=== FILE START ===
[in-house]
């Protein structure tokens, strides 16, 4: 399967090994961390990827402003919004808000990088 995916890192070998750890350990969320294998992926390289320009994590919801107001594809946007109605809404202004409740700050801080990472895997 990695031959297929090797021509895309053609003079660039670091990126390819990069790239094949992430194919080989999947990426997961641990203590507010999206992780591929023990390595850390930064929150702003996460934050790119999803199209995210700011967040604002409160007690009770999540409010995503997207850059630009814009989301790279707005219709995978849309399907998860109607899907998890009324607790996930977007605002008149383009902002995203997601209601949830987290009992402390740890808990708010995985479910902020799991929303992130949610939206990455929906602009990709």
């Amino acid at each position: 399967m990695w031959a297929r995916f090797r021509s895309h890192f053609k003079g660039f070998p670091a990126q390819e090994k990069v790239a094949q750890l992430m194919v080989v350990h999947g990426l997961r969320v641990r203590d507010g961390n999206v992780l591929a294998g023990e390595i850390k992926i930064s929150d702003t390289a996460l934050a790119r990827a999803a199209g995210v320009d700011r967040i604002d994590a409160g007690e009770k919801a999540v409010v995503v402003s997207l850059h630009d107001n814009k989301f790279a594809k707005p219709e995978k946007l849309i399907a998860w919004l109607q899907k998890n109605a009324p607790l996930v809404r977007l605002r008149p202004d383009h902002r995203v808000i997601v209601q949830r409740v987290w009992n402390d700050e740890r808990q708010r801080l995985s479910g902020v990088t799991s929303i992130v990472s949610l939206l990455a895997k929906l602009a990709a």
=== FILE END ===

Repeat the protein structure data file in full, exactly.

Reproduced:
[in-house]
């Protein structure tokens, strides 16, 4: 399967090994961390990827402003919004808000990088 995916890192070998750890350990969320294998992926390289320009994590919801107001594809946007109605809404202004409740700050801080990472895997 990695031959297929090797021509895309053609003079660039670091990126390819990069790239094949992430194919080989999947990426997961641990203590507010999206992780591929023990390595850390930064929150702003996460934050790119999803199209995210700011967040604002409160007690009770999540409010995503997207850059630009814009989301790279707005219709995978849309399907998860109607899907998890009324607790996930977007605002008149383009902002995203997601209601949830987290009992402390740890808990708010995985479910902020799991929303992130949610939206990455929906602009990709």
């Amino acid at each position: 399967m990695w031959a297929r995916f090797r021509s895309h890192f053609k003079g660039f070998p670091a990126q390819e090994k990069v790239a094949q750890l992430m194919v080989v350990h999947g990426l997961r969320v641990r203590d507010g961390n999206v992780l591929a294998g023990e390595i850390k992926i930064s929150d702003t390289a996460l934050a790119r990827a999803a199209g995210v320009d700011r967040i604002d994590a409160g007690e009770k919801a999540v409010v995503v402003s997207l850059h630009d107001n814009k989301f790279a594809k707005p219709e995978k946007l849309i399907a998860w919004l109607q899907k998890n109605a009324p607790l996930v809404r977007l605002r008149p202004d383009h902002r995203v808000i997601v209601q949830r409740v987290w009992n402390d700050e740890r808990q708010r801080l995985s479910g902020v990088t799991s929303i992130v990472s949610l939206l990455a895997k929906l602009a990709a």